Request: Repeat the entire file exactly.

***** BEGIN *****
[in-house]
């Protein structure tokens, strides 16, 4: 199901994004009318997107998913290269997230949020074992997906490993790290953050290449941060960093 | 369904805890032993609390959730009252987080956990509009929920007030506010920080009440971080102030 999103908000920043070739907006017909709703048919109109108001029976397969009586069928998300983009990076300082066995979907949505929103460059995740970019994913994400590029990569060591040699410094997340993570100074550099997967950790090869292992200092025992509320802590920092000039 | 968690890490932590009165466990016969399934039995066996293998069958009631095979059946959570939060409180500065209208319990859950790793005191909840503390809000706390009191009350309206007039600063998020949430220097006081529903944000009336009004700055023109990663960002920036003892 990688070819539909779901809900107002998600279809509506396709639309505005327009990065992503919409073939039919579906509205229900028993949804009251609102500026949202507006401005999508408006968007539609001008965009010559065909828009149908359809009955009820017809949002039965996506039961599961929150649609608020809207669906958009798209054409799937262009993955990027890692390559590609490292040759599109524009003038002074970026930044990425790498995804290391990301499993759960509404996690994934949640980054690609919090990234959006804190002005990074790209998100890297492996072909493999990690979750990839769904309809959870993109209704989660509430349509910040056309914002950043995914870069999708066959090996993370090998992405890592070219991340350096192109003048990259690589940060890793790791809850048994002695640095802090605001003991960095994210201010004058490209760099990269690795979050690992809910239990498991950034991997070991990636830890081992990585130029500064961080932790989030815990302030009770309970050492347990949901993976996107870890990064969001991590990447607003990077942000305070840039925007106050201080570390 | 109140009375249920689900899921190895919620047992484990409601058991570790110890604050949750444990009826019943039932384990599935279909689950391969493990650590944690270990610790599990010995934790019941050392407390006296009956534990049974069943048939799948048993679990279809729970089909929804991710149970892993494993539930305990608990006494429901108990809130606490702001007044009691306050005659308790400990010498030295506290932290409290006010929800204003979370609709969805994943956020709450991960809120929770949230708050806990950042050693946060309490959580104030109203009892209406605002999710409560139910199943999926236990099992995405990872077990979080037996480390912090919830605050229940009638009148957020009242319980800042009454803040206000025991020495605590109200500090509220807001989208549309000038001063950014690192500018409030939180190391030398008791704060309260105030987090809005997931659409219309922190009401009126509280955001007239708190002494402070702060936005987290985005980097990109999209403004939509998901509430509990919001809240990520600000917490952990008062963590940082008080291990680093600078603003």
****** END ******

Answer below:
[in-house]
């Protein structure tokens, strides 16, 4: 199901994004009318997107998913290269997230949020074992997906490993790290953050290449941060960093 | 369904805890032993609390959730009252987080956990509009929920007030506010920080009440971080102030 999103908000920043070739907006017909709703048919109109108001029976397969009586069928998300983009990076300082066995979907949505929103460059995740970019994913994400590029990569060591040699410094997340993570100074550099997967950790090869292992200092025992509320802590920092000039 | 968690890490932590009165466990016969399934039995066996293998069958009631095979059946959570939060409180500065209208319990859950790793005191909840503390809000706390009191009350309206007039600063998020949430220097006081529903944000009336009004700055023109990663960002920036003892 990688070819539909779901809900107002998600279809509506396709639309505005327009990065992503919409073939039919579906509205229900028993949804009251609102500026949202507006401005999508408006968007539609001008965009010559065909828009149908359809009955009820017809949002039965996506039961599961929150649609608020809207669906958009798209054409799937262009993955990027890692390559590609490292040759599109524009003038002074970026930044990425790498995804290391990301499993759960509404996690994934949640980054690609919090990234959006804190002005990074790209998100890297492996072909493999990690979750990839769904309809959870993109209704989660509430349509910040056309914002950043995914870069999708066959090996993370090998992405890592070219991340350096192109003048990259690589940060890793790791809850048994002695640095802090605001003991960095994210201010004058490209760099990269690795979050690992809910239990498991950034991997070991990636830890081992990585130029500064961080932790989030815990302030009770309970050492347990949901993976996107870890990064969001991590990447607003990077942000305070840039925007106050201080570390 | 109140009375249920689900899921190895919620047992484990409601058991570790110890604050949750444990009826019943039932384990599935279909689950391969493990650590944690270990610790599990010995934790019941050392407390006296009956534990049974069943048939799948048993679990279809729970089909929804991710149970892993494993539930305990608990006494429901108990809130606490702001007044009691306050005659308790400990010498030295506290932290409290006010929800204003979370609709969805994943956020709450991960809120929770949230708050806990950042050693946060309490959580104030109203009892209406605002999710409560139910199943999926236990099992995405990872077990979080037996480390912090919830605050229940009638009148957020009242319980800042009454803040206000025991020495605590109200500090509220807001989208549309000038001063950014690192500018409030939180190391030398008791704060309260105030987090809005997931659409219309922190009401009126509280955001007239708190002494402070702060936005987290985005980097990109999209403004939509998901509430509990919001809240990520600000917490952990008062963590940082008080291990680093600078603003």